If the record had been faster I could have gone a bit harder. Part of me wishes I’d gone in and really smashed it, but then there’s all the rest of life to be getting on with too.

Cyc: You rode self-supported, but the record allows for outside assistance? Why did you go it alone?

SC: With self-supported there’s just yourself to account for. Also fitness is only 50% – the rest is logistics. There are five things I always look at: food, water, sleep, muscle management and motivation.

Across the 25 days, I reckon there were only two where everything was bang on. There’s room for someone else to break my record, although all the next attempts will likely be supported.

Cyc: How do you keep yourself going?

SC: If you get the first four things in order, motivation takes care of itself. Still, I get so moody doing these rides.

One minute I’m convinced I’m going to smash it, then I’ll have a puncture and minutes later think I’m not going to make it.

It’s mostly sleep deprivation and fatigue.

Cyc: There’s booming interest in all things adventure-based. Why do you think this is?

SC: I think people are bored of buying stuff. You can do huge rides on very cheap bicycles, so it’s accessible. It’s a millennial thing to have this itch to go and do things.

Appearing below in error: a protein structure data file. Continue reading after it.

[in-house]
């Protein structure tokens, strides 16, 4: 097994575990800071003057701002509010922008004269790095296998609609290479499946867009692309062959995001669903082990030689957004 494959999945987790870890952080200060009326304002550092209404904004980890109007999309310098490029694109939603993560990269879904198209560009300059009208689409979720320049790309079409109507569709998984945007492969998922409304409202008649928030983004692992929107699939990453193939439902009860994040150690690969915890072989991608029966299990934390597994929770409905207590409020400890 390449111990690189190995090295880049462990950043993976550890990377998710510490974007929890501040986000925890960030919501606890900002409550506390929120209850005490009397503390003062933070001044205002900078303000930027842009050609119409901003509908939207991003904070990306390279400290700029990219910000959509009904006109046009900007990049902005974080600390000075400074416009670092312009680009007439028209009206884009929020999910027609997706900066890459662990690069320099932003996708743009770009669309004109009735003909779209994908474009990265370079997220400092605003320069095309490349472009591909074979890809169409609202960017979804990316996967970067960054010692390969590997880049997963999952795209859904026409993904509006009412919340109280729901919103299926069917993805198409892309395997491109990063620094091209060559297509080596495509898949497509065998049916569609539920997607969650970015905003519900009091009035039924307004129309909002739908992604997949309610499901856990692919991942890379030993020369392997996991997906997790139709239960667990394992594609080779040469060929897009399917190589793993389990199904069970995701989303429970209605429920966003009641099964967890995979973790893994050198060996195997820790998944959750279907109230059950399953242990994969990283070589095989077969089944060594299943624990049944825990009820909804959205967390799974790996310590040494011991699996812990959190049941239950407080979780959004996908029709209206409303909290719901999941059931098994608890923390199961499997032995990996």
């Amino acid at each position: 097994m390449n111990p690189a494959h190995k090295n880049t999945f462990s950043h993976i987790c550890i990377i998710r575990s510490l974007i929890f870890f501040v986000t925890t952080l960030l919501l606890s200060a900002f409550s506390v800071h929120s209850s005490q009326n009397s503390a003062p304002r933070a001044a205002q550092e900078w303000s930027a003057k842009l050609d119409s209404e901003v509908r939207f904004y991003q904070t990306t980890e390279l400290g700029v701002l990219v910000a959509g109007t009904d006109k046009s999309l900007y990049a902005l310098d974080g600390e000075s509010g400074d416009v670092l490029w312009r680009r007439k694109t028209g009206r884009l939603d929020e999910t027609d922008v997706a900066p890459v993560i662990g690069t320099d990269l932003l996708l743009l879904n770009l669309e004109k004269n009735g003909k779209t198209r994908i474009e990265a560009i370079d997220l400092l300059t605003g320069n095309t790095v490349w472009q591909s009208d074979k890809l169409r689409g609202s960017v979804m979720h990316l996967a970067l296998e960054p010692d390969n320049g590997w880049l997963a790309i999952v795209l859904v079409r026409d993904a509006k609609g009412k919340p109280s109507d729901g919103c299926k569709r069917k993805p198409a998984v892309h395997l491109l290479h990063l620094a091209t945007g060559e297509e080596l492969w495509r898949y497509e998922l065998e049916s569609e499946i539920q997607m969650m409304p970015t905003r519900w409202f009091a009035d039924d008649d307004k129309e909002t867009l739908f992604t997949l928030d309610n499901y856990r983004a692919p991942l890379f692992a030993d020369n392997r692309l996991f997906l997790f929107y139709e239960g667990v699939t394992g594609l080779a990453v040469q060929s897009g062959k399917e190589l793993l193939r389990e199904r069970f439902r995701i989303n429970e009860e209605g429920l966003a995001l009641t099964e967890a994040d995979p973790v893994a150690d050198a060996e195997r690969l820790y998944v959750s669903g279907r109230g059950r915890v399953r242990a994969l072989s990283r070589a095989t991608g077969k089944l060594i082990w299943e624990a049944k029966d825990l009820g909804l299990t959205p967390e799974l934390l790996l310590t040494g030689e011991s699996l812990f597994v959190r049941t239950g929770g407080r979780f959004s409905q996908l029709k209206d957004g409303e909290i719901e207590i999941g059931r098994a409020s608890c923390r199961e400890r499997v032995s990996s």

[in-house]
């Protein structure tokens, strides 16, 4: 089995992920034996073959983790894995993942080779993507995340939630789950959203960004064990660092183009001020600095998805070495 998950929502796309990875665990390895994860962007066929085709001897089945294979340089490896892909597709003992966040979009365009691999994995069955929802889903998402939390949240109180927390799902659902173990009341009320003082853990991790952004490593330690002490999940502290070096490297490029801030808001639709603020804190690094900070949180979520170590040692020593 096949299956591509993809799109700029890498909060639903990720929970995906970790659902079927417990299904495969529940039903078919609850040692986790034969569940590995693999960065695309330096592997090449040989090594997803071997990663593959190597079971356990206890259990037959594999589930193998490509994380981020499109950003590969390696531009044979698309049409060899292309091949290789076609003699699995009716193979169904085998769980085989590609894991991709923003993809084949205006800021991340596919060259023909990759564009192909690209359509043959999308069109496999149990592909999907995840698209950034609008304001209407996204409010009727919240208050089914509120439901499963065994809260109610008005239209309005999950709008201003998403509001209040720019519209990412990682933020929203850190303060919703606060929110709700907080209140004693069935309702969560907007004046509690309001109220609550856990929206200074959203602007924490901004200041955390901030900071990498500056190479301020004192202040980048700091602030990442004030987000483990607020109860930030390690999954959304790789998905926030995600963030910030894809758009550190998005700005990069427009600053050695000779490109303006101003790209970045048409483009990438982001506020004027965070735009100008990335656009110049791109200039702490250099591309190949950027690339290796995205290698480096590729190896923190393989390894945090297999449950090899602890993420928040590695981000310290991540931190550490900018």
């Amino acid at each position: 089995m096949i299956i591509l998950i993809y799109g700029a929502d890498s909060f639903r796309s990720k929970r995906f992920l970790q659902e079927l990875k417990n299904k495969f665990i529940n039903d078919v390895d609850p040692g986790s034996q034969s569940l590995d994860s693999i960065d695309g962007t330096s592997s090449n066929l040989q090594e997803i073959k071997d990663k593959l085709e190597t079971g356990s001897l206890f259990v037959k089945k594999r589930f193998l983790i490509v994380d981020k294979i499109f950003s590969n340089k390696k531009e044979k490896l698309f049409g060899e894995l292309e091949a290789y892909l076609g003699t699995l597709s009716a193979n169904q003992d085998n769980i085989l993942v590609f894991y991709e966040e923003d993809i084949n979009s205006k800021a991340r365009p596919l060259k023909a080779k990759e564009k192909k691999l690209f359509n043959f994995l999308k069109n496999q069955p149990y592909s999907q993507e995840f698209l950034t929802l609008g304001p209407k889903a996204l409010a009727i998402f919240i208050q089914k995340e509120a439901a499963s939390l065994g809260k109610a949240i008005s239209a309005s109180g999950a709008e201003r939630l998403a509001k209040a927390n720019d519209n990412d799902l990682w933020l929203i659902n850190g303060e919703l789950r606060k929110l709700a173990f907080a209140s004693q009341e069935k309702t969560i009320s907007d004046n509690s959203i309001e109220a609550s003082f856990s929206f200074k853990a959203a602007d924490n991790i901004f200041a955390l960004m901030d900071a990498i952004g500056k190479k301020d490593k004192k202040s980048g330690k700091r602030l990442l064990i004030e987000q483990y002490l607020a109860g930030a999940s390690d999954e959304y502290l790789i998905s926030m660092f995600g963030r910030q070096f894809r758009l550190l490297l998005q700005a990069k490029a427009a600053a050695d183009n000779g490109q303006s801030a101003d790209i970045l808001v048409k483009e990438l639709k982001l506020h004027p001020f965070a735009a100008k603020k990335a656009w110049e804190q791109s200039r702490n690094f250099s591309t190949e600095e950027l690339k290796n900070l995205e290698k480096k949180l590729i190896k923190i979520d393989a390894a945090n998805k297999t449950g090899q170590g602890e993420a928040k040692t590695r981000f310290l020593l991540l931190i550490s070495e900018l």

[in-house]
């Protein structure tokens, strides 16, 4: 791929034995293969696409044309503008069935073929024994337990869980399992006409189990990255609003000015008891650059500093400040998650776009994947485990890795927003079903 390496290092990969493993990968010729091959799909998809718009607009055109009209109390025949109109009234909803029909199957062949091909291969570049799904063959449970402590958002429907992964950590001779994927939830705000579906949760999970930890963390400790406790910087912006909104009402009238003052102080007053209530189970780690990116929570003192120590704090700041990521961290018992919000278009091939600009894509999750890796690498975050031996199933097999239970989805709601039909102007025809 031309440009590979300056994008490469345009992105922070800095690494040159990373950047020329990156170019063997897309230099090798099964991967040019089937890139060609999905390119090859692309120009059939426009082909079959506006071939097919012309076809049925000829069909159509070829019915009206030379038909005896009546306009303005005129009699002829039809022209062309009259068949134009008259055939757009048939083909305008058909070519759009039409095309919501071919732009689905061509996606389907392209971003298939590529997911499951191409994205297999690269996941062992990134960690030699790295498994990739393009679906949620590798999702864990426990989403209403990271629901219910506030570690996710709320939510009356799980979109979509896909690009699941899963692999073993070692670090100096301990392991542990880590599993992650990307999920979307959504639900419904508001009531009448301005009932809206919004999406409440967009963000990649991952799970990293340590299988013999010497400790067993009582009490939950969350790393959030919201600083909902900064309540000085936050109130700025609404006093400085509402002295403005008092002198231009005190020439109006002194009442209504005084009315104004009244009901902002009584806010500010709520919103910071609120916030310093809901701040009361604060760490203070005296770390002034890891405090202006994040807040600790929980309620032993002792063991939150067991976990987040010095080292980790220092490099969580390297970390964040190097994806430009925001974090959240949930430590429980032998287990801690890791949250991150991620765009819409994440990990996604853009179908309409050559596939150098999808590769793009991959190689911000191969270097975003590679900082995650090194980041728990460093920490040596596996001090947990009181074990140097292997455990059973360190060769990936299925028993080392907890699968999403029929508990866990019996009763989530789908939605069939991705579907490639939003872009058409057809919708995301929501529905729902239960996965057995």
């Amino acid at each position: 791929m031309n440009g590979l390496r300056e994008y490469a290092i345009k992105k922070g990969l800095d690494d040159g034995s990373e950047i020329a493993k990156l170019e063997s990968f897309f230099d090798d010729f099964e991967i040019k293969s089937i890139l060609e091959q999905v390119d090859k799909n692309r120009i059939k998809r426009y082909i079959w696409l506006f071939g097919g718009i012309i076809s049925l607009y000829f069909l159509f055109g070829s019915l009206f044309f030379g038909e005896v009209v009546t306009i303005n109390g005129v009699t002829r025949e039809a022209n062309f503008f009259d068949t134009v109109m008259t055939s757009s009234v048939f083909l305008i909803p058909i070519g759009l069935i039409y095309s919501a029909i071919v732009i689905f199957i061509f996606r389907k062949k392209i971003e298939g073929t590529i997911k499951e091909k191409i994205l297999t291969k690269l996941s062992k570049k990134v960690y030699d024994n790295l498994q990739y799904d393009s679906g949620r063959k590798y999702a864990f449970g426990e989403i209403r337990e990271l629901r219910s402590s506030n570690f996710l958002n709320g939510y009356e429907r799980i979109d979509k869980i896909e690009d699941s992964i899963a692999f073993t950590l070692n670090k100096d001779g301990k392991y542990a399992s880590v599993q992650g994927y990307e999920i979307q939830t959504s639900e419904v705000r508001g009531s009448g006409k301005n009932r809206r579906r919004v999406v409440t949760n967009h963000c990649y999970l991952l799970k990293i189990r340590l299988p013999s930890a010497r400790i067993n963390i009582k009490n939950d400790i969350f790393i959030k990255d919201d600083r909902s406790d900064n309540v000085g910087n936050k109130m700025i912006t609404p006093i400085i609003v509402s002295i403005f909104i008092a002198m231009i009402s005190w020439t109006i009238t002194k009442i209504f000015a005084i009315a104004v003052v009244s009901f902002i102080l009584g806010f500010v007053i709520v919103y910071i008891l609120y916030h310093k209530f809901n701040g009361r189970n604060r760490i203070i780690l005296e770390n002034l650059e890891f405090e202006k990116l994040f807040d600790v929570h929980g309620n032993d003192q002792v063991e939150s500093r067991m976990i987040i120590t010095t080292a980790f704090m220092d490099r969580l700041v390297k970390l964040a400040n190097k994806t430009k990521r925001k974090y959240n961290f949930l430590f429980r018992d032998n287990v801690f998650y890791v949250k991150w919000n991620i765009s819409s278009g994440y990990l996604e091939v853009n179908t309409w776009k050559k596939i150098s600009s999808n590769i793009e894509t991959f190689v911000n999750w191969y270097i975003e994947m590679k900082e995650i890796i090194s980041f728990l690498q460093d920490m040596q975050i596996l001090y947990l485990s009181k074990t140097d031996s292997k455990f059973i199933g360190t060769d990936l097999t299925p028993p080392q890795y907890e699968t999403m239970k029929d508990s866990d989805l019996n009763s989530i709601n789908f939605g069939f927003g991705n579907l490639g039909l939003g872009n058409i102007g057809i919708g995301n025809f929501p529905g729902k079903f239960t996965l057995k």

Social media is probably involved. People are looking for status by going off and doing a challenge rather than buying something.

Cyc: How do you fund your expeditions?

SC: The main focus is always the challenge. People won’t get behind you if they can tell you’re not authentic.

I work hard to get sponsors, then once I’m back I’ll do talks or write a book. I’m like a non-professional sportsman. I have to think of my own races and then win at them.

If they’re too easy no one is interested. If they’re too hard I might not succeed. That’s part of the fun.

Cyc: How did you become a professional adventurer?

SC: I grew up in Africa, which is pretty adventurous. Every day in Africa is difficult – something is always trying to kill you, be it animals, bugs or the weather.

I was pretty miserable in my old life as a photographer in London, so that also became fuel for the fire. I’ve got that as my benchmark.

My worst day on the bike is now 10 times better than my best day as a grumpy corporate photographer.